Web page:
Rapid star formation spotted in infant galaxies (RAS PN 09/59)
The Universe’s infant galaxies enjoyed rapid growth spurts forming stars like our Sun at a rate of up to 50 stars a year, according to scientists at Durham University. Led by RAS Norman Lockyer Fellow Dr Mark Swinbank, the team's work appears in Monthly Notices of the Royal Astronomical Society. (Image credit: Dr Johan Richard, Durham University)
RAPID STAR FORMATION SPOTTED IN “STELLAR NURSERIES” OF INFANT GALAXIES
ROYAL ASTRONOMICAL SOCIETY PRESS INFORMATION NOTICE
Ref: RAS PN 09/59
Date: 10th November 2009
EMBARGOED UNTIL 0001 GMT ON WEDNESDAY 11TH NOVEMBER 2009
Forwarded from Durham University by:
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Royal Astronomical Society
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RAPID STAR FORMATION SPOTTED IN “STELLAR NURSERIES” OF INFANT GALAXIES (EMBARGOED, RAS PN 09/59)
The Universe’s infant galaxies enjoyed rapid growth spurts forming stars like our sun at a rate of up to 50 stars a year, according to scientists at Durham University.
The findings show that “stellar nurseries” within the first galaxies gave birth to stars at a much more rapid rate than previously expected, the researchers from Durham’s Institute for Computational Cosmology revealed. Their work appears in a paper in the journal Monthly Notices of the Royal Astronomical Society.
The research looked back 12.5 billion years to one of the most distant known galaxies, seen as it appeared about one billion years after the Big Bang.
Using a technique called gravitational lensing – where distant galaxies are magnified using the gravity of a nearby galaxy cluster – the scientists observed the rapid bursts of star formation in the galaxy called MS1358arc.
Within the star-forming regions, new stars were being created at a rate of about 50 stars per year - around 100 times faster than had been previously thought.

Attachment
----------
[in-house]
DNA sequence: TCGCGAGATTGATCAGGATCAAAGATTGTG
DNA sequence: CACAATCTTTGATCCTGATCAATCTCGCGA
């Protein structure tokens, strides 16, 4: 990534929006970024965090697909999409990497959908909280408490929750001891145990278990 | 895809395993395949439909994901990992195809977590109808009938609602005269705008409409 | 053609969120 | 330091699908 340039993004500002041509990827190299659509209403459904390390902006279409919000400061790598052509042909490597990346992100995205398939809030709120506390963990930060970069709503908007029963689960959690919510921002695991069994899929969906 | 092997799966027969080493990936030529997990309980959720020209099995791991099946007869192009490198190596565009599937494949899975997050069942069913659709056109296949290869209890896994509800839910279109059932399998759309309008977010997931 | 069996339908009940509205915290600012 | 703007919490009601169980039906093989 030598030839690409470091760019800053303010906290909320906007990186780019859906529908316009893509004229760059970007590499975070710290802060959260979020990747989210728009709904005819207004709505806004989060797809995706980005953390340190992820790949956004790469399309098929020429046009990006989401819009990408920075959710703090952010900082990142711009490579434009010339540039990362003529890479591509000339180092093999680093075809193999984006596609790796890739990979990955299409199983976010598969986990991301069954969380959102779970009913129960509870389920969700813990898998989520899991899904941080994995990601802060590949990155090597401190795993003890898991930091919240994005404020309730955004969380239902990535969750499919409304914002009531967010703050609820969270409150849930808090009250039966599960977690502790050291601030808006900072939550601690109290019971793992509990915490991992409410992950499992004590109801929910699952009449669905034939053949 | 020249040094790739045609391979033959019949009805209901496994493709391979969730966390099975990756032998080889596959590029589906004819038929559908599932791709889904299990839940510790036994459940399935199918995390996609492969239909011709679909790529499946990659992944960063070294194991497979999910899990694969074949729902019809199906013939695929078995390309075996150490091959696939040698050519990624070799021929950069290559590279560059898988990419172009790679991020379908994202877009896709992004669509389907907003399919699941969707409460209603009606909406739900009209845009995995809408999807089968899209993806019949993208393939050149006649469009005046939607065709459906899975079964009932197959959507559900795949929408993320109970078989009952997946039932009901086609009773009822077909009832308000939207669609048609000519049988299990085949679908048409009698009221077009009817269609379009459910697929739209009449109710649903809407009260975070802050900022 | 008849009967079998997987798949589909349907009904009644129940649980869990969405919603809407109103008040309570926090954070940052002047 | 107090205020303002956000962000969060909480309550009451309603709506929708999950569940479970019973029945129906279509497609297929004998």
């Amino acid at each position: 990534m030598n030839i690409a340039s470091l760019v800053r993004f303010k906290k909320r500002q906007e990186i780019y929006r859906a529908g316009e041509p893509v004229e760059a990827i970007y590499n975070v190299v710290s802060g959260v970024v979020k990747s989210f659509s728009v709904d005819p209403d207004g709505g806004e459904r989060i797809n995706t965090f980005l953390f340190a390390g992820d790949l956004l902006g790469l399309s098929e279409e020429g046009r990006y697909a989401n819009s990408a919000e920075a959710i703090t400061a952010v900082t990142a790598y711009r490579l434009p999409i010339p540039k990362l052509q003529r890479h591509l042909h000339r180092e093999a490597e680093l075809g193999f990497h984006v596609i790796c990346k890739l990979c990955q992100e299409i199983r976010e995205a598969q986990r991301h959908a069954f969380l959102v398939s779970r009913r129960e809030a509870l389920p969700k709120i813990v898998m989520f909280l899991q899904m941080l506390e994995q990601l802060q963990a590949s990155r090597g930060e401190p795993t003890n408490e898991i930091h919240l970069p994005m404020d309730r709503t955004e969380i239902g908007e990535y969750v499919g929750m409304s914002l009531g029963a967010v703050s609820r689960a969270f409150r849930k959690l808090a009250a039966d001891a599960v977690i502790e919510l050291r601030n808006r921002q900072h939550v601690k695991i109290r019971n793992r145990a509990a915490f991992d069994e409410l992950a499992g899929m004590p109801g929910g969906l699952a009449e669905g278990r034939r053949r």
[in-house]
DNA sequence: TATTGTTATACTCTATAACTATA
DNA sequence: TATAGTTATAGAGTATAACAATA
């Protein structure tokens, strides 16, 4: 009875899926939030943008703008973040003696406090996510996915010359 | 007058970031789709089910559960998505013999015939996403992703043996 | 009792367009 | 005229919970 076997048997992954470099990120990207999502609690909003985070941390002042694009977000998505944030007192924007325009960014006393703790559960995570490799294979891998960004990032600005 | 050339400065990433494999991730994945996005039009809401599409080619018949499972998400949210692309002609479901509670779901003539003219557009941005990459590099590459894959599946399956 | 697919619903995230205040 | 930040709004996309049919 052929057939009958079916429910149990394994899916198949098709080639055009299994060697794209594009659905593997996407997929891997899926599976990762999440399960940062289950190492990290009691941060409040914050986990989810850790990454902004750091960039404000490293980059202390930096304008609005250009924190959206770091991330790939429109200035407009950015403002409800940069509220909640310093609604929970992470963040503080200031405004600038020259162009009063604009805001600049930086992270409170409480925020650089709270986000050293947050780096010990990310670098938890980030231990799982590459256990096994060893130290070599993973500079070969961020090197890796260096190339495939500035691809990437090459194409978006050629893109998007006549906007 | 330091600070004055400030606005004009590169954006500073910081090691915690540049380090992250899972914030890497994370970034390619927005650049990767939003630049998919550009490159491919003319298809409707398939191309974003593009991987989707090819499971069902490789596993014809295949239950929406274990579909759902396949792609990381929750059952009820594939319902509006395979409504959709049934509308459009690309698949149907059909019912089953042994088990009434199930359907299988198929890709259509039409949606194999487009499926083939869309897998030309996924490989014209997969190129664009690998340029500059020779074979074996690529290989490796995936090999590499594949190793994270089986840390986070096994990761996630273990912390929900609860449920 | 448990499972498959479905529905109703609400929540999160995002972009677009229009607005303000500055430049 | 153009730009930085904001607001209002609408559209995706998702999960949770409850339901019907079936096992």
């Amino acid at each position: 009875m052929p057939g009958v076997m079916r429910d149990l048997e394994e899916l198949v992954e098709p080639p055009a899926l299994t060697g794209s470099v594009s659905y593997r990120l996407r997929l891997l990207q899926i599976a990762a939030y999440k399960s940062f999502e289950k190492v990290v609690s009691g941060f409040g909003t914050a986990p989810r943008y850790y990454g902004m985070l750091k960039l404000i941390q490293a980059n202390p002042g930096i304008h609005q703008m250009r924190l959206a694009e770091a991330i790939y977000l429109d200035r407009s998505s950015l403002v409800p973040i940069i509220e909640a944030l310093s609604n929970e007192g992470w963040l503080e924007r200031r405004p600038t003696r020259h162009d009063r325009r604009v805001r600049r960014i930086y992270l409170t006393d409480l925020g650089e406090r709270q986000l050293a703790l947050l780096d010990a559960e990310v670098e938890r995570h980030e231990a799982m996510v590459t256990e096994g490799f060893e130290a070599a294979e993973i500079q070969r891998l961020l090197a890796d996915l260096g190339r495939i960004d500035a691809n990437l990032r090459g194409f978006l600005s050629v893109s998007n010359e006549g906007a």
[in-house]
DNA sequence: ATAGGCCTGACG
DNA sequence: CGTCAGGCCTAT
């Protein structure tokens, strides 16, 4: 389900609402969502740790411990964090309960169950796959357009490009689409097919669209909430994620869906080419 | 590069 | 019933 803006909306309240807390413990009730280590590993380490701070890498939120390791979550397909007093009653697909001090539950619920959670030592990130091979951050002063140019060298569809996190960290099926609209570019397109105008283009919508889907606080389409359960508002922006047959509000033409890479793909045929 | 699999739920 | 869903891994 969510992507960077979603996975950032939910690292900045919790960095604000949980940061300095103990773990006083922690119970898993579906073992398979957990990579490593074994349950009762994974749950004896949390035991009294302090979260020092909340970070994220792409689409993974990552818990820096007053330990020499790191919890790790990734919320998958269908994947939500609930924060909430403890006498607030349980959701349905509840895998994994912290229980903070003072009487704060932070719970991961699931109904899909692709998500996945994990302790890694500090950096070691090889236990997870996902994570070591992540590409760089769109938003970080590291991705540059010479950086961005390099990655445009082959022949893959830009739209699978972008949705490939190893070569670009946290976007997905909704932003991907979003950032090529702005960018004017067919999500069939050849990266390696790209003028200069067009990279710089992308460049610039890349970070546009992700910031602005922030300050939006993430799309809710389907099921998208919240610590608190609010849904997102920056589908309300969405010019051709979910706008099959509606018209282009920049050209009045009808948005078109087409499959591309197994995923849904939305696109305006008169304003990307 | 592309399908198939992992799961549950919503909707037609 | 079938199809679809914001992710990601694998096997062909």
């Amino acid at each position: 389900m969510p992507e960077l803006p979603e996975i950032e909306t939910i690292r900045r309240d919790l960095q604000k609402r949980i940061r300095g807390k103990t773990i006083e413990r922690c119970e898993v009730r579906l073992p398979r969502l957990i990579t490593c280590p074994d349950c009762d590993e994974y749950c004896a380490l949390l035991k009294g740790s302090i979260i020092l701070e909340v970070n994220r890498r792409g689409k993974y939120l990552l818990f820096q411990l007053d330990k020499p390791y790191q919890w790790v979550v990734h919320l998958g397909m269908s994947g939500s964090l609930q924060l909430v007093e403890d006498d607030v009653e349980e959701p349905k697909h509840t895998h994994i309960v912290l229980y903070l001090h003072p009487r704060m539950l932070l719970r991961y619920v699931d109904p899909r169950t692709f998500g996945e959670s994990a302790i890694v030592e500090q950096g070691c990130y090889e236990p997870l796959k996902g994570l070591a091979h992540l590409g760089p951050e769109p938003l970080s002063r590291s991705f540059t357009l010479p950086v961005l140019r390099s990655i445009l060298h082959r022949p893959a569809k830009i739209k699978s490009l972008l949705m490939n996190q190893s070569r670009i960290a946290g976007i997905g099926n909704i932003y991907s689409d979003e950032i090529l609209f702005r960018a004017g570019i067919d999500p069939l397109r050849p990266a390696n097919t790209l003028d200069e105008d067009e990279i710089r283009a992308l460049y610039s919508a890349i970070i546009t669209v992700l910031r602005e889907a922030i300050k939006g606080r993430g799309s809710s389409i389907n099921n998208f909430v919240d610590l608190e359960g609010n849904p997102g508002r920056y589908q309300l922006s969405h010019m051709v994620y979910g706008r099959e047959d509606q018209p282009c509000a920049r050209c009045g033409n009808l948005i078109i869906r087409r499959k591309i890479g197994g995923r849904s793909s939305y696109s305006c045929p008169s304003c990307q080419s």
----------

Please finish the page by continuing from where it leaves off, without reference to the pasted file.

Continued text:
The researchers, who say their work represents the most detailed study of a galaxy at such a young age, believe the observed galaxy is typical of others in the early Universe.
They say the galaxy, which measures 6,000 light years across, also has all the characteristics that would allow it to eventually evolve into a galaxy such as our Milky Way, giving an insight into how our sun and galaxy formed.
The Durham researchers based their findings on observations from the Gemini North telescope, based in Hawaii, and NASA’s Hubble and Spitzer Space Telescopes. The research was funded by the Royal Astronomical Society.
Lead author Dr Mark Swinbank, who is the Norman Lockyer Fellow of the Royal Astronomical Society and works in the Institute for Computational Cosmology, at Durham University, said: “The runaway effect in this galaxy suggests it is growing much faster than expected.
“Given the size of the star forming regions, we would expect it to be forming stars at the rate of about one sun per year, but it seems to be much more active than that.
“We think this galaxy is fairly typical of galaxies at this time and we expect that the Milky Way once looked like this as it formed its first stars.
“In effect we are seeing the first generation of stars being born in a galaxy like the Milky Way. This gives unique insight into the birth of our own galaxy.”
The researchers say most of the observed stars eventually exploded as supernovae, spewing debris back into space where it formed into new stars
Dr Swinbank added: “In this respect these stars are the seeds of future star formation in the Universe.”
Royal Astronomical Society President Professor Andy Fabian said: “It is exciting to see such a detailed picture of a very distant galaxy.
“This pioneering work shows what our own galaxy might have looked like when it was a tenth of its present age."
Dr Mark Swinbank
RAS Norman Lockyer Fellow
Institute for Computational Cosmology
Department of Physics
Tel: +44 (0)191 334 3786
Dr Swinbank is available for interview on Tuesday, November 10, and Wednesday, November 11.
Alternatively please contact
Durham University Media Relations Office
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Caption: A Hubble Space Telescope observation showing the red ‘arc’ of the rapid star forming galaxy MS1358arc – seen as it was 12.5 billion years ago. The galaxy is magnified by a factor of 10 by the younger foreground galaxies. (Credit: Dr Johan Richard, Durham University.)
A Spatially Resolved Map of the Kinematics, Star-Formation and Stellar Mass Assembly in a Star-Forming Galaxy at z=4.9, Swinbank, AM, et al, Monthly Notices of the Royal Astronomical Society, 2009, DOI (10.1111/j.1365-2966.2009.15617.x)
A PDF copy of the paper is available on request from Durham University Media Relations Office.
Institute for Computational Cosmology, Durham University: www.icc.dur.ac.uk/
Royal Astronomical Society: www.ras.org.uk/
Gemini Observatory: www.gemini.edu/
Spitzer Space Telescope: www.spitzer.caltech.edu/
Hubble Space Telescope: http://hubblesite.org/
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